"Lydia Maria Child and the Progress of Religious Ideas"
Carl Sederholm, Associate Professor of Humanities, BYU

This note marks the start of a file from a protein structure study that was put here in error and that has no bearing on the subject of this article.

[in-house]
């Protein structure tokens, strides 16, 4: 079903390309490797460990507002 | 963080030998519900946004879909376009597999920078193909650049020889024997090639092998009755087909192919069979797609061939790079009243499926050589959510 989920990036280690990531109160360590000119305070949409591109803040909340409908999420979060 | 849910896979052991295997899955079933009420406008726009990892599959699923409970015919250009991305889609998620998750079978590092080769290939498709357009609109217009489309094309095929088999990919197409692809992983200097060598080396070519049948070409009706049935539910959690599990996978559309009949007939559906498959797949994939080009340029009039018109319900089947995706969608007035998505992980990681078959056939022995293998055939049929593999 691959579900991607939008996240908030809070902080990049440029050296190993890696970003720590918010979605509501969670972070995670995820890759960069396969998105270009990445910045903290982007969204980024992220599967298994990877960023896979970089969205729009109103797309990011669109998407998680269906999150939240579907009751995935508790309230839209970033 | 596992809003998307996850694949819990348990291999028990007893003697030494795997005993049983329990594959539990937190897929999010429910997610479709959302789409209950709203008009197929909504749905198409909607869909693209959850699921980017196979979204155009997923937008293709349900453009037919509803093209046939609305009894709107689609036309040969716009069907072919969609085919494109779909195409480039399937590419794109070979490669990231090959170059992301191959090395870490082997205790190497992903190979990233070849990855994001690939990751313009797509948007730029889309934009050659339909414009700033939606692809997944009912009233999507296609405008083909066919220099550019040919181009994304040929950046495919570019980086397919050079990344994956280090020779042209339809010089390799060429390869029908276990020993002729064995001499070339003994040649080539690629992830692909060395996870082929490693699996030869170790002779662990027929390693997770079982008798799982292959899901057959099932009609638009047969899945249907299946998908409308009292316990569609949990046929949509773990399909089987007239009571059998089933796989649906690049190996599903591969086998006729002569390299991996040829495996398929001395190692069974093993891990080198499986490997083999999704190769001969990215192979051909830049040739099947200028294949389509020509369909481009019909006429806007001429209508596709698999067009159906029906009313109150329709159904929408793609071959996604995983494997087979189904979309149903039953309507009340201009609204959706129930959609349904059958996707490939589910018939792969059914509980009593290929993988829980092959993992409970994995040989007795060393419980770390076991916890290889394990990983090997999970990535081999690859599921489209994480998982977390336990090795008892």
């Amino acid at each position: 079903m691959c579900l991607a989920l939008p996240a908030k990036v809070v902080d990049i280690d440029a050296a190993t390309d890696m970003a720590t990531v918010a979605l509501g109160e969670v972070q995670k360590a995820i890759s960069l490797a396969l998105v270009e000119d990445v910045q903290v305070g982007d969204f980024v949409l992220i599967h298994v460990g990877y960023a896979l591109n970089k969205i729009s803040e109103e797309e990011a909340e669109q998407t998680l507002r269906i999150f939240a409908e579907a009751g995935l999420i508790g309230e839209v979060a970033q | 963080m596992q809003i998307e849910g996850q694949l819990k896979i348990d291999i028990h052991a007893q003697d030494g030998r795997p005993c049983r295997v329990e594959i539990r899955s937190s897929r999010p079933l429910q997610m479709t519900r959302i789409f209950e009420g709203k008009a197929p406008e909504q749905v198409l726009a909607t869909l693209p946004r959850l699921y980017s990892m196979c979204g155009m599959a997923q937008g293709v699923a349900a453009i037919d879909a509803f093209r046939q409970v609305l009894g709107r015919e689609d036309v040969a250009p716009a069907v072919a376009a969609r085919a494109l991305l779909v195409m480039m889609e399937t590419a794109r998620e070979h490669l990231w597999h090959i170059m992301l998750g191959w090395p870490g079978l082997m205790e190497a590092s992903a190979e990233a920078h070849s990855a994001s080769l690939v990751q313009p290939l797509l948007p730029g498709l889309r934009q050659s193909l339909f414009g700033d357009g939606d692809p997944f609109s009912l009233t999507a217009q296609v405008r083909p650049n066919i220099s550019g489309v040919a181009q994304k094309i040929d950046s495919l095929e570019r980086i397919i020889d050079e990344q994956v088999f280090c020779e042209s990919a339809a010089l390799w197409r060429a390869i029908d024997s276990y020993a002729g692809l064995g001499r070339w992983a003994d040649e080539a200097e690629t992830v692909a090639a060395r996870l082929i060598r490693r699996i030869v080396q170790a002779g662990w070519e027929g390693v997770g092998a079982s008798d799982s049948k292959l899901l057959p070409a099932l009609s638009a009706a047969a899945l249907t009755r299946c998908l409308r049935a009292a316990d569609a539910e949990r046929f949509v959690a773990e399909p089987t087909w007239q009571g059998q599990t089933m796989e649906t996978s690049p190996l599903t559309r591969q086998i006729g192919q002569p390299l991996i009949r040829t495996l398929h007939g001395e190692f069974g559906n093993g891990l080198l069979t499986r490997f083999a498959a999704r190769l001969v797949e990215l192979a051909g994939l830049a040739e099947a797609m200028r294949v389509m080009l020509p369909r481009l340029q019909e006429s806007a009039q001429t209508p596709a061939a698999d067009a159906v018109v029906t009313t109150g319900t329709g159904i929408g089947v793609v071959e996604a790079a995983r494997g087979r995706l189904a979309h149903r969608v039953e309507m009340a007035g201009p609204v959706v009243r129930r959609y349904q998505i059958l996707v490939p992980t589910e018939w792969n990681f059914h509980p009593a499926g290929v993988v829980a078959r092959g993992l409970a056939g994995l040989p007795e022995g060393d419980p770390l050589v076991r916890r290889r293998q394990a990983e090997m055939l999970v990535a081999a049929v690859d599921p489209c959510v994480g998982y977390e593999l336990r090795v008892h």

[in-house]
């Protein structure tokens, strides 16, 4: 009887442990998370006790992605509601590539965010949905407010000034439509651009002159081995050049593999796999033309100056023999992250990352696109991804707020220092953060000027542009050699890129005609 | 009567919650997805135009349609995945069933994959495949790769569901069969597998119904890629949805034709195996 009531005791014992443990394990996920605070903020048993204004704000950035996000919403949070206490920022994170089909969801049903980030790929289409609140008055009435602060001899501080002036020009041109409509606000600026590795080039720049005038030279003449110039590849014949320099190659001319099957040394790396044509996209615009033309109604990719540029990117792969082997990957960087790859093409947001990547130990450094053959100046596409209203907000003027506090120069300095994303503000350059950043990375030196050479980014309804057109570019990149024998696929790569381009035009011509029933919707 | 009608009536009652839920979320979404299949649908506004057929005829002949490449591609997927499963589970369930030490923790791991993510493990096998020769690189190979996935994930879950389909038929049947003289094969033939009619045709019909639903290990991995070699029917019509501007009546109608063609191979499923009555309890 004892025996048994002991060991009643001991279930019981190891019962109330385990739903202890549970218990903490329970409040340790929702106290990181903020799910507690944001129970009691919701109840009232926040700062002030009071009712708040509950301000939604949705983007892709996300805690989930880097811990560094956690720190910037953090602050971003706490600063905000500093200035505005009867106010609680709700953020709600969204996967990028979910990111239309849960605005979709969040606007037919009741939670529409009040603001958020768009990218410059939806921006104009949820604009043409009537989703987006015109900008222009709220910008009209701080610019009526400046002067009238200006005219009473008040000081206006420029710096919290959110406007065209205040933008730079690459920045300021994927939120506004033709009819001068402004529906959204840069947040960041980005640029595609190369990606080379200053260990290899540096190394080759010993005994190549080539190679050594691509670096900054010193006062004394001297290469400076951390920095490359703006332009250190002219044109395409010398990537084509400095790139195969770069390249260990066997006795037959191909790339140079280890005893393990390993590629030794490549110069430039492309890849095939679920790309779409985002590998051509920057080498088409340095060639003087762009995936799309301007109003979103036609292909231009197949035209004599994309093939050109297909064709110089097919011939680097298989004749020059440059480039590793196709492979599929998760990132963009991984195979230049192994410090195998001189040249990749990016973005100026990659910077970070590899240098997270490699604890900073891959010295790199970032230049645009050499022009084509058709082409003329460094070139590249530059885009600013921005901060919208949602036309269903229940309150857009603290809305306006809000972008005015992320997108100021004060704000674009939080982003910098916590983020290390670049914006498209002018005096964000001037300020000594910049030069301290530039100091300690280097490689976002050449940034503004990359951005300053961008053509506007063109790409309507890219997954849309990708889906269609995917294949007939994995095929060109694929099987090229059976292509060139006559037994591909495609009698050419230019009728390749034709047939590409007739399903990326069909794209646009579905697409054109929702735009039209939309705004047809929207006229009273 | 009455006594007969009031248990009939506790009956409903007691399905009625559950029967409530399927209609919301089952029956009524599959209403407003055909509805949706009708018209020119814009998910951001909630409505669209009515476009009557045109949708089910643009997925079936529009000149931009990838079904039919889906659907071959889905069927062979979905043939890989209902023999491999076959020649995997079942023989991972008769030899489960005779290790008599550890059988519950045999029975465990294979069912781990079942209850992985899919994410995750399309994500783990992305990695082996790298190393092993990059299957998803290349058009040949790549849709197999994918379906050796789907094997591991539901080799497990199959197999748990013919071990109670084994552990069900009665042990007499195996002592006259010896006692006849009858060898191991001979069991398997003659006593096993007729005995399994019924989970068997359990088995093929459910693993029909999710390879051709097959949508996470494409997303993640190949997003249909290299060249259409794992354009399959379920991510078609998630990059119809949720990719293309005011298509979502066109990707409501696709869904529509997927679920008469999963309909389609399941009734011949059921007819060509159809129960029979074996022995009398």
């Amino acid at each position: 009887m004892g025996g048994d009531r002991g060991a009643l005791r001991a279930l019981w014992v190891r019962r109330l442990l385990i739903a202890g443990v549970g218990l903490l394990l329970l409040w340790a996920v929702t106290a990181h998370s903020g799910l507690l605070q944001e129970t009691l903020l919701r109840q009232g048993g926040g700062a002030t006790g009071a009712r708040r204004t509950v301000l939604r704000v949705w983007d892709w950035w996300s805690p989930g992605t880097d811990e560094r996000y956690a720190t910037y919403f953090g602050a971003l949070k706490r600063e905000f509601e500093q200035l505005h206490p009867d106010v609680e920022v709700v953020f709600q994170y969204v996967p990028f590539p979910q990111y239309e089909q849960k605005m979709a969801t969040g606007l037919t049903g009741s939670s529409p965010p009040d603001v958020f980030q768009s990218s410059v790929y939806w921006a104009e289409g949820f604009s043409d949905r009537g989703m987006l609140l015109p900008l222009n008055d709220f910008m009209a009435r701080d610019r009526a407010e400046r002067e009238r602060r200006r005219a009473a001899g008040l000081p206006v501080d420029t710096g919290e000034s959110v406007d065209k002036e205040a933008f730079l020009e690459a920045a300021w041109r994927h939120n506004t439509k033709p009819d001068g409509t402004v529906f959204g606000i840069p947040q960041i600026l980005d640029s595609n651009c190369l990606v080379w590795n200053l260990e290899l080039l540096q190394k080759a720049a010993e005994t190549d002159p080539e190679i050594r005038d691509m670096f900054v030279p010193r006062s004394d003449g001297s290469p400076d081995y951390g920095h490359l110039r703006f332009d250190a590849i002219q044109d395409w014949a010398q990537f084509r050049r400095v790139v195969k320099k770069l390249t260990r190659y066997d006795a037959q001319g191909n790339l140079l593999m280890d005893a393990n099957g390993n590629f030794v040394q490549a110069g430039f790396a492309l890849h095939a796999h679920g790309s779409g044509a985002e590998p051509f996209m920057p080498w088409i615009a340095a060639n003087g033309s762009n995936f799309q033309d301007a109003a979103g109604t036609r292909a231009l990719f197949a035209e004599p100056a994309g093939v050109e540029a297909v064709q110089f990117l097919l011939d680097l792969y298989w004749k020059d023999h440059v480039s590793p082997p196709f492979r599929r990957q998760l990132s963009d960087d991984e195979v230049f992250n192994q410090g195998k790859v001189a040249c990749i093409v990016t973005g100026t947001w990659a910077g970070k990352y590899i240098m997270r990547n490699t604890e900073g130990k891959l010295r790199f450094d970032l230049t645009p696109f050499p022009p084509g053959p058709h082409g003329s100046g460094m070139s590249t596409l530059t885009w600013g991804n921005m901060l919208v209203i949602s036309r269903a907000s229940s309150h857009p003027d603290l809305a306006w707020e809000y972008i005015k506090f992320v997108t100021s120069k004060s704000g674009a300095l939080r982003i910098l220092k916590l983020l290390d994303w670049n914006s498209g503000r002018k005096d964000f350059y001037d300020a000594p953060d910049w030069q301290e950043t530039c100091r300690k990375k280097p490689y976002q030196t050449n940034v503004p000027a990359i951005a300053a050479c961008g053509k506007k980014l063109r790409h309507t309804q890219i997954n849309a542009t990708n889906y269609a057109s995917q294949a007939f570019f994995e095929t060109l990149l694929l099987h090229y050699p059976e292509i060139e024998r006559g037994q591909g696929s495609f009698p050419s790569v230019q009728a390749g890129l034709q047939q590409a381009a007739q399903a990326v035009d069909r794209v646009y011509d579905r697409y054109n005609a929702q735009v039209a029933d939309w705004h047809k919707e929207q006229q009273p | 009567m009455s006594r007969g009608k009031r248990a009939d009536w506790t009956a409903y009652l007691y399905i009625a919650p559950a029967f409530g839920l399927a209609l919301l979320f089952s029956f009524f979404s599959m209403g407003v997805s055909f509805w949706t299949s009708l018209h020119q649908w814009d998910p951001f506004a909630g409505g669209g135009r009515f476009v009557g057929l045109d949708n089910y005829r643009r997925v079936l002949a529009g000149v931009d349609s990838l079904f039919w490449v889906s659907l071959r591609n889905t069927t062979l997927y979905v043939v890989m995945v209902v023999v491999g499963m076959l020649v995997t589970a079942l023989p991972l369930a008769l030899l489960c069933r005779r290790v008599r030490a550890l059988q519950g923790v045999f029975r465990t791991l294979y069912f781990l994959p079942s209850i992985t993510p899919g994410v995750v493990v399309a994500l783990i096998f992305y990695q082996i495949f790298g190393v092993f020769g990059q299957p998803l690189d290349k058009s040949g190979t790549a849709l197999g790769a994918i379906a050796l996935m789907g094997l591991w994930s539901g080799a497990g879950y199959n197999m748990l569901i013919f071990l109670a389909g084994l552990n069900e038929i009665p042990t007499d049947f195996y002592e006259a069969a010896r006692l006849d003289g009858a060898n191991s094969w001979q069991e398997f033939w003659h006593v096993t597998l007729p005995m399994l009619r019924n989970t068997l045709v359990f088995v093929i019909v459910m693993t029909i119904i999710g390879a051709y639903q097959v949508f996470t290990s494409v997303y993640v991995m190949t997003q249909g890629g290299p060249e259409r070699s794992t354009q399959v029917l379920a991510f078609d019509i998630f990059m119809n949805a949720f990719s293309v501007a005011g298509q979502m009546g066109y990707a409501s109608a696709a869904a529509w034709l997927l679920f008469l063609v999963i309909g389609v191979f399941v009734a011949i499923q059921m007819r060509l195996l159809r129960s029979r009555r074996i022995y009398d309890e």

In 1855, Lydia Maria Child published her 3 volume study of comparative religion, The Progress of Religious Ideas. This book, which anticipated comparative religion as an academic field of study by almost 30 years, was significant in its day for its equitable treatment of non-Christian faiths. Even more surprising for her contemporaries, Child did not follow the tradition of placing Christianity as the highest of all religious beliefs. Instead, Child pressed her readers to consider her claim that all the major world religions could 1) speak to human needs generally and 2) suggest future development for a series of religious ideas that could respond to human suffering. Child’s long-term hope was for a global religion based on the major spiritual teachings of each religion. My project examines the major claims of Child's long-overlooked Progress of Religious Ideas in light of their major contributions to the study of religion in America. More specifically, I will examine the way Child speaks on the subject of religious experiences.